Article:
Surgery for an Enlarged Prostate
Science knows a few reasons why people experience some problems with their prostate or some symptoms of BPH or Benign Prostatic Hyperplasia that require surgical procedures. Some of them are:
- The patient cannot urinate. At least half of males not physically well enough to urinate require catheterization. In catheterization, a tube is inserted into the urethra down to the bladder in order to flush out urine. The other half of males experiencing trouble will require some invasive surgical procedure.
- There can be a blockage to the urethra, which may also cause urinary tract infection, stones in the bladder, and damage to the bladder.
- There is blood in the urine, and it does not improve through simple medications.
- The kidney is damaged.
Sometimes, although the BPH or Benign Prostatic Hyperlasia symptoms are absent, the doctor may still order surgical procedures in order to eliminate uncomfortable effects, or if other treatments failed to resolve the problem.
In such a case, consider the following:
- Will the procedure(s) really help in minimizing the effects of prostate problems, or completely resolve the problem?
- How extent is the prostate enlargement or any other prostate problem?
- What are the post surgery effects or complications?
The most common surgical procedures administered for BPH are usually less invasive, such as when tools designed specially to penetrate the urethra down to the prostate are used, also known as “transurethral surgical procedures”.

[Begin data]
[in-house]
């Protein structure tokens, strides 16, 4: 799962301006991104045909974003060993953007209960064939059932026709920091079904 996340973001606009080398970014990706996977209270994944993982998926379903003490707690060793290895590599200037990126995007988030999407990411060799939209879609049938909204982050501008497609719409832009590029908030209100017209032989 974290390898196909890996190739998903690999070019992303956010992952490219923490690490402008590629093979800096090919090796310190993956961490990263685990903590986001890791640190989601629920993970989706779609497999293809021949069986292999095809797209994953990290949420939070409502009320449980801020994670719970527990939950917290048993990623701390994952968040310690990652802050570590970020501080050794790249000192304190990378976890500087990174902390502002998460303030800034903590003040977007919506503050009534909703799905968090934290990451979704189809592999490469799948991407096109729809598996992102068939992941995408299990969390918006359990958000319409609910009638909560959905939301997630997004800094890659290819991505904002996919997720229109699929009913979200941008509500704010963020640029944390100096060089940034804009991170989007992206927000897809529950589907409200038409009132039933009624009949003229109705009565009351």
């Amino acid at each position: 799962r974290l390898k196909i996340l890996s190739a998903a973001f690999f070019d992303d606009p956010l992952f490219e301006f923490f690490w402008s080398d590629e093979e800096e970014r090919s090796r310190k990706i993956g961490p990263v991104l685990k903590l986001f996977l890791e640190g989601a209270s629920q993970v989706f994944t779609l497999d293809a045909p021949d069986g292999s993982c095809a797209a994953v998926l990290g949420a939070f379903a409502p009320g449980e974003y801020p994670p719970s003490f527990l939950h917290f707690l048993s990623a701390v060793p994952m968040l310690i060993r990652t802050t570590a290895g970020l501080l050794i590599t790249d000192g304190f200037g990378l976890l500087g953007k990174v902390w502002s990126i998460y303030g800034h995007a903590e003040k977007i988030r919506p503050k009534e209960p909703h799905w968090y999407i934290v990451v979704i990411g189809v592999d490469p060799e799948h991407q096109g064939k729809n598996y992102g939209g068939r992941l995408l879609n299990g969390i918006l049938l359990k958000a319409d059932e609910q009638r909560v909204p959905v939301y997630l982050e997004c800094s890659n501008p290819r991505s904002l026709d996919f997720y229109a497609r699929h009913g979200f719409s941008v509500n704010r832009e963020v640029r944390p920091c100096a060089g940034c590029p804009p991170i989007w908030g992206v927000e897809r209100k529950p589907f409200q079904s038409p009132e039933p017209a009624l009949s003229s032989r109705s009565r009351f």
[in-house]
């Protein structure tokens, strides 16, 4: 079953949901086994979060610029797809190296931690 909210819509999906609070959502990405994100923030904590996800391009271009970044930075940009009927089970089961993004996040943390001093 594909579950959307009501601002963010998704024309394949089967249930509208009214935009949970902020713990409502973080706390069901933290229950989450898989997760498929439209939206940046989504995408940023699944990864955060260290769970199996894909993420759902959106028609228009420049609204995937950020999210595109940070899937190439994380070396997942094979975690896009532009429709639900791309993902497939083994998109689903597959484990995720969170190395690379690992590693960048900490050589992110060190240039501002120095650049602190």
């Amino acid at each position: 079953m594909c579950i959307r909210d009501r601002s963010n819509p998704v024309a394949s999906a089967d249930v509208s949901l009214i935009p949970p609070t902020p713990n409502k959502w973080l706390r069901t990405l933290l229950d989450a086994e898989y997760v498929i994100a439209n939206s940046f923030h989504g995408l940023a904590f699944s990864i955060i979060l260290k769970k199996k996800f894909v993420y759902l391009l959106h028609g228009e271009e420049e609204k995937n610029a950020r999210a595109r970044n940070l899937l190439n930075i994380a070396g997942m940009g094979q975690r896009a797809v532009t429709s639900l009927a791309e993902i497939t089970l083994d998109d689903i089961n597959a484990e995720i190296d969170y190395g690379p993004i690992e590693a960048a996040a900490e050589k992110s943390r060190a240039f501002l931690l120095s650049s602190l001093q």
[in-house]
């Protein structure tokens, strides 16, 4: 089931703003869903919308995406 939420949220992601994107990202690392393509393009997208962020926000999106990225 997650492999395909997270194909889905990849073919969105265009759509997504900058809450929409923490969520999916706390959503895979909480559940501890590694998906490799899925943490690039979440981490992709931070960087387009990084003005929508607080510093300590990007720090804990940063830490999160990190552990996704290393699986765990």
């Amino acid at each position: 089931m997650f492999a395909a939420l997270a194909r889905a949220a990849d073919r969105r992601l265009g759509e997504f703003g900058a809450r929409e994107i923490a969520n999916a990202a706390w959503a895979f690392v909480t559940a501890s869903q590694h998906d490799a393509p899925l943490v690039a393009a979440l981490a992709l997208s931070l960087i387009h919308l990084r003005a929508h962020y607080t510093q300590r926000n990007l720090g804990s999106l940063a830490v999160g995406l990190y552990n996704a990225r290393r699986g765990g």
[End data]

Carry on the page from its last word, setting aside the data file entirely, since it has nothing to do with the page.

- The most widely used surgical procedure is called “transurethral resection” or TURP when part of the prostate is removed.
- Other surgical procedures being administered to treat prostate problems are rarely used compared to TURP such as:
- The TUIP or Transurethral Incision of the Prostate where the prostrate is cut to minimize or release the pressure to the urethra.
- The Transurethral Laser Vaporization or Transurethral Laser Coagulation where a laser technology cuts the prostate to relieve pressure in the urethra.
- The TUMT or Transurethral Microwave Therapy where a microwave kills tissues in the prostate and some surrounding areas.
- The TUNA or Transurethral Needle Ablation where a warm or hot needle kills the tissues in the prostate or some surrounding area.
The open prostatectomy is a more common type of procedure where the surgeon accesses the prostate through a surgical cut in order to minimize and/or eliminate BPH Benign Prostatic Hyperlasia and its uncomfortable effects.
This particular procedure is commonly used for patients with severe cases.
Things that Need to be Considered
While there are many ways to resolve prostate enlargement and other prostate problems, the existing surgical procedures still provide the highest rates of success. Yet even these cannot guarantee 100% success since there is still the possibility of persistent symptoms.
Also, surgical procedures can cause post-surgical effects such as: incontinence, impotence, and retrograde ejaculation (where semen goes straight to the bladder rather than the penis.) At least, most of the time, the patients who have undergone surgical procedures experience relief.
If the physical condition of the prostate calls for a surgical procedure, the patient must consider which procedure to undergo, depending on the extent of the prostate enlargement. Doctors commonly recommend TURP and TUIP under such conditions. TURP is recommended for patients with a higher level of prostate enlargement, while TUIP is for those patients who have minor prostate conditions. The procedures are performed differently; both of them give the same relief for patients.
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